Penn National Stock Is Good for Investors and Traders

Markets stumbled hard on Monday and the experts pinned the blame on delta variant fears and surging coronavirus infection rates. That headline looms large especially above re-opening stocks like Penn National Gaming (NASDAQ:PENN).

Penn (PENN) National Gaming logo on the website homepage.
Source: Casimiro PT /

The experts were wrong because the bulls bought the mini dip, and we are now inches from new high. This is in spite of Covid-19 infection rates being four times bigger now than in June. The risk of reinstating mandates is high. In fact, I thought they would have done it already.

PENN stock fell to November levels on Monday. But it quickly rallied 15% from that low. The problem with this is that it hasn’t yet stabilized. Its business depends on crowds and sports, the more the better.

Even as the U.S. vaccination process went well, the stock continued to fall. It is down 50% from its highs, but maybe the rally was too crazy. The rise wasn’t as steep as that of GameStop (NYSE:GME), but PENN may have had help from that too.

PENN Stock Will Do Well Long Term

My long-term prognosis for this company is good. I expect that they will grow the business into a big success.

Meanwhile, there are too many near-term hurdles to go all in. There are extrinsic risks – not only from the virus but from the Federal Reserve. We are expecting them to start telling us about their taper schedule. This is likely to spook investors. Honestly, we could use a bit of a breather, as this rally is too long in the tooth.

Specifically to PENN stock, any setback in the crowds being able to gather will hit it hard. It also needs sports events to continue going back to normal. We are not at pre-pandemic levels yet. A runaway virus will cause a ruckus in it.

Moreover, this time we won’t have the hope of the vaccine. That headline benefit has already hit. In fact, it’s now a detriment because the lockdowns could indicate bad efficacy readings from the experts.

There Are Near-Term Risks

Penn National (PENN) Stock Chart Showing Descending Trend
Source: Charts by TradingView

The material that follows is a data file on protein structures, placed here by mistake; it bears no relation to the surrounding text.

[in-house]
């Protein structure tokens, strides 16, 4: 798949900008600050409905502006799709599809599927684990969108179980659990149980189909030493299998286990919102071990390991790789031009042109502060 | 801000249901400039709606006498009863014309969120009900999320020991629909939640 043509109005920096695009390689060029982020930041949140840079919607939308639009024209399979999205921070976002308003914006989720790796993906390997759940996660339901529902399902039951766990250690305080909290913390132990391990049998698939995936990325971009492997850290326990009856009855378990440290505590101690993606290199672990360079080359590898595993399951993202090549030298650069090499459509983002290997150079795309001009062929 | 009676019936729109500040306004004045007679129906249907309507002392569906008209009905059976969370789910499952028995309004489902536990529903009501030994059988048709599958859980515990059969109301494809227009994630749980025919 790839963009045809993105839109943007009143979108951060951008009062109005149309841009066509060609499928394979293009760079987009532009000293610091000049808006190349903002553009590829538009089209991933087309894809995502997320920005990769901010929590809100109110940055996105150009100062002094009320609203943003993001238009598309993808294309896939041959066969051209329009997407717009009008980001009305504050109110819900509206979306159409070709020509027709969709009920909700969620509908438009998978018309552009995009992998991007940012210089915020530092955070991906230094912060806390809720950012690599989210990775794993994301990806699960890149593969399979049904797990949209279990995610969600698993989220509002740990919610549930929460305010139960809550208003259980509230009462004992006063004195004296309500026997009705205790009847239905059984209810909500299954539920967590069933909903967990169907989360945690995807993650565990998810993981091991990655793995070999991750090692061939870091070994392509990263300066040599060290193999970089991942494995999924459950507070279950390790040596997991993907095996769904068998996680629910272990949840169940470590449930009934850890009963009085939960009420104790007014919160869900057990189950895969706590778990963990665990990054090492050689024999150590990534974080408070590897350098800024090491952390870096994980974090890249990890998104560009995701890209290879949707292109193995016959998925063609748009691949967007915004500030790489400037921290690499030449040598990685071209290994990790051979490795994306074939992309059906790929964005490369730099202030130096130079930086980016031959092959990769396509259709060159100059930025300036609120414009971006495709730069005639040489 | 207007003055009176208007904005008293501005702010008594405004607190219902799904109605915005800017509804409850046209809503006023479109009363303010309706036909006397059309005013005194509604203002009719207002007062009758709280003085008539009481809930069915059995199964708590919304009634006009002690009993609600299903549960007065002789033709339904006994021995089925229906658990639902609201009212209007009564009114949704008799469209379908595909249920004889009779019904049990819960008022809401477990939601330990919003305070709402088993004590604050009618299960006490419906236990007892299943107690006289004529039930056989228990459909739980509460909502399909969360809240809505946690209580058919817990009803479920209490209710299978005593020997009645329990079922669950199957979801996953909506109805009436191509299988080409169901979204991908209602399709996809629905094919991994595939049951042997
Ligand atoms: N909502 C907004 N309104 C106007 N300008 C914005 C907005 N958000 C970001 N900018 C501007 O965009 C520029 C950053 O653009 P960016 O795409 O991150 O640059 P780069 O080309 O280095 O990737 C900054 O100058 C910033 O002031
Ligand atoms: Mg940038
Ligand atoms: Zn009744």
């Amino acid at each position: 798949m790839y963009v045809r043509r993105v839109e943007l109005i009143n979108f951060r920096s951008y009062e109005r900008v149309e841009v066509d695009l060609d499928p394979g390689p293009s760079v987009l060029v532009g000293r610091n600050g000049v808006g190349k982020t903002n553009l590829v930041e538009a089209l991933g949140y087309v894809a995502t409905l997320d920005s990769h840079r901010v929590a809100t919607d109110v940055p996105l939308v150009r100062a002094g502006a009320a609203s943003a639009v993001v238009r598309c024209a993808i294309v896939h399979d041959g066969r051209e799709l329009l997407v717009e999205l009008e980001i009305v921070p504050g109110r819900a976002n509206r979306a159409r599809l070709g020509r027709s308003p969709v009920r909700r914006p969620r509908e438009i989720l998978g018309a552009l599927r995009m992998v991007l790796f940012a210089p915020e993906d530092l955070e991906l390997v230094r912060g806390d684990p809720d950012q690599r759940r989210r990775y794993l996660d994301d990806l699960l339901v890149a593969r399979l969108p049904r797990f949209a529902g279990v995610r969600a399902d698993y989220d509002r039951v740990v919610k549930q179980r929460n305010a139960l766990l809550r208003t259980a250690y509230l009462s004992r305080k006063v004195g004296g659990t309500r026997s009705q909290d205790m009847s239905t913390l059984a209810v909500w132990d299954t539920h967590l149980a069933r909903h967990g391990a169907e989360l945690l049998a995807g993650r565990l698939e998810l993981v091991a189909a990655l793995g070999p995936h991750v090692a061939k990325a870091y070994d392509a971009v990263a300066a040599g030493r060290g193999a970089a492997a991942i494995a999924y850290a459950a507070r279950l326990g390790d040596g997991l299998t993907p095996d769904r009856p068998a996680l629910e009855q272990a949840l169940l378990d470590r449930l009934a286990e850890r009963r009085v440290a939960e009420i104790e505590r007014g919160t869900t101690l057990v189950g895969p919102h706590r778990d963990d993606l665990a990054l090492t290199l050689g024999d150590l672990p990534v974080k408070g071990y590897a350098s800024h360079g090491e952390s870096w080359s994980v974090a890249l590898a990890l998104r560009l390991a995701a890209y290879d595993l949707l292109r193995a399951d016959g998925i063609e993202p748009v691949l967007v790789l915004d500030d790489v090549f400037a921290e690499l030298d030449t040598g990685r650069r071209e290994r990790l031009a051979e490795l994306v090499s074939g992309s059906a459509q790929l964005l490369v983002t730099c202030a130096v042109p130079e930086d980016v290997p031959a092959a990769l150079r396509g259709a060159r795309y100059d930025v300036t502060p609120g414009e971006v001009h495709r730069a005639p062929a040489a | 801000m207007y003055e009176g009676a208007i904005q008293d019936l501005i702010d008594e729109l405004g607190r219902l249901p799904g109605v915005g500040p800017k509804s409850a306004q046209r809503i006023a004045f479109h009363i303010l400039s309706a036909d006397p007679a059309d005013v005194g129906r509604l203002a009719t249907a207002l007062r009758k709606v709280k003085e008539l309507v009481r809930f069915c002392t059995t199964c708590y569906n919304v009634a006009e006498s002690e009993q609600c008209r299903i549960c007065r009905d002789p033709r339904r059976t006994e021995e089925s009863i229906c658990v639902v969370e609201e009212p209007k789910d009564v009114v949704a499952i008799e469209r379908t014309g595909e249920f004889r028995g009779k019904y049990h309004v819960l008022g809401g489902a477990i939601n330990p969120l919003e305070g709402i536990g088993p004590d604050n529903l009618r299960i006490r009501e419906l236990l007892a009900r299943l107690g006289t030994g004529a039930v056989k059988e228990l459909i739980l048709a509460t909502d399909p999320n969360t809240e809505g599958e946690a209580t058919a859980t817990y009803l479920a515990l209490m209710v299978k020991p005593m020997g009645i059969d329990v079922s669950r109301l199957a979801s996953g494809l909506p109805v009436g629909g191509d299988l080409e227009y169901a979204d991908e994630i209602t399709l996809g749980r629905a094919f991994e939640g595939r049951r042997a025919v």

I have not changed my mind on it, I am bullish PENN stock long term. I’ve made my point several times before. But short term, I have grave concerns about the price action. I understand that a few red ticks won’t matter over the years. But that logic also goes the other way. I should not fret missing out on a few green ticks either.

Meaning? Those who are looking for new positions have time to mull it over. In addition, taking small tranche entries is the right thing to do. Active traders also can have fun with it because it moves fast.

Conviction should be medium at best because of all the variables that are in the current macroeconomic setting. We have massive artificial tailwinds that are on schedule to abate. The Fed’s next move is to taper and eventually sell assets and raise rates. The White House is likely on its last stimulus package as well. Equities will feel the void from those extra horses pulling the cart.

We have not had a sustainable correction in a long while. If one comes now it shouldn’t shock investors, but it will. The masses are acting completely oblivious to the risks that are here. The buy-the-dip meme has morphed into a ‘stocks only go up’ strategy. Of course that is not true and eventually we will re-learn that lesson the hard way. Don’t confuse my caution with pessimism. I will buy the dip, the real dip when it comes.

Meanwhile, I can trade around the price action in PENN stock and others. In this case, PENN has support at $62.75 but if it fails then it could revert to last August’s base. I know this sounds crazy but that’s the technical consequence of failure. There are more support zones near $50 per share, so it won’t be straight down. Conversely, the buyers need to overcome the hurdles near $80 and $86 per share. Then PENN stock could try to shoot for the century mark once more.

On the date of publication, Nicolas Chahine did not have (either directly or indirectly) any positions in the securities mentioned in this article. The opinions expressed in this article are those of the writer, subject to the Publishing Guidelines.

Nicolas Chahine is the managing director of

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